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A report released last week from Fitch Ratings says the risk of Class A overbuilding is rising in some submarkets.

Overall, the ratings agency says the concentration of high-end construction in 12 metro areas is intensifying and new supply in the student housing sector continues to break records. Despite this, Fitch doesn't expect the stress in multifamily asset performance to have an overall impact on ratings.

In these 12 markets, Fitch says the Class A segment is dominating. The organization cites Reis data showing that asking rents increased by 4.6% in 2015 but are forecast to increase by 3.4% in 2016. If the pace of rent increases continues to fall, this concentration could compound downward rent pressure on rents in those areas, Fitch says. Currently, however, the impact of new supply is relatively muted, as asking-rent gains remain strong and vacancy rates are still low (although increasing). But there are exceptions, notably in markets with high energy exposure, such as Houston.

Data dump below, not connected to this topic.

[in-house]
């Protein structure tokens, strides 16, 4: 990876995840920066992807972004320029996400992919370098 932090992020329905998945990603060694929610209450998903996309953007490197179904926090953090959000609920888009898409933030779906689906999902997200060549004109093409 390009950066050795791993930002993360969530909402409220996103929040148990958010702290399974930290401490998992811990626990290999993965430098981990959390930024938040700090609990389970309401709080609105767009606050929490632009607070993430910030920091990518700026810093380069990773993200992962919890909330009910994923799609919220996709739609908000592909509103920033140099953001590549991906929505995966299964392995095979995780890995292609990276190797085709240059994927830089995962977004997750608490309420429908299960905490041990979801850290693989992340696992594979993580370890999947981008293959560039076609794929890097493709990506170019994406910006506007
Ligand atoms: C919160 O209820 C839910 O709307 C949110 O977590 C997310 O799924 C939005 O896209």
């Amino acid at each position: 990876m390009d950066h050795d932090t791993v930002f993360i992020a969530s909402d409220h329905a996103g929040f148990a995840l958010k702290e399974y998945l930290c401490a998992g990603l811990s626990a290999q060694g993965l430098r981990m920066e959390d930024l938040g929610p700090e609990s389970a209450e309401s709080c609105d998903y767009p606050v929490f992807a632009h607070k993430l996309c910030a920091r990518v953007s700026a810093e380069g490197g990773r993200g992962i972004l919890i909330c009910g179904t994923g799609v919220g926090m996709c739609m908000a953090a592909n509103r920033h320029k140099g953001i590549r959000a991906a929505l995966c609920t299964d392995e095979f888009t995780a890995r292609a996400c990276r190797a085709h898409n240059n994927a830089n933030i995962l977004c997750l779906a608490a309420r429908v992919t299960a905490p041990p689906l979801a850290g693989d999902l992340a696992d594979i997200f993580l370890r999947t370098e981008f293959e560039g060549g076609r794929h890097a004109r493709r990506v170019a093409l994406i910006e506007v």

Student housing has also seen record levels of building in recent years. While individual properties have begun to exhibit performance deterioration due to occupancy declines, Fitch expects overall student housing vacancies will hover around 2% for 2017.

As for the performance decline of certain individual student developments, Fitch cites two potential explanations: "We believe some of these pressures may be related to superior and newer properties that have entered their submarkets during the rise in construction, as well as declining enrollment at certain institutions."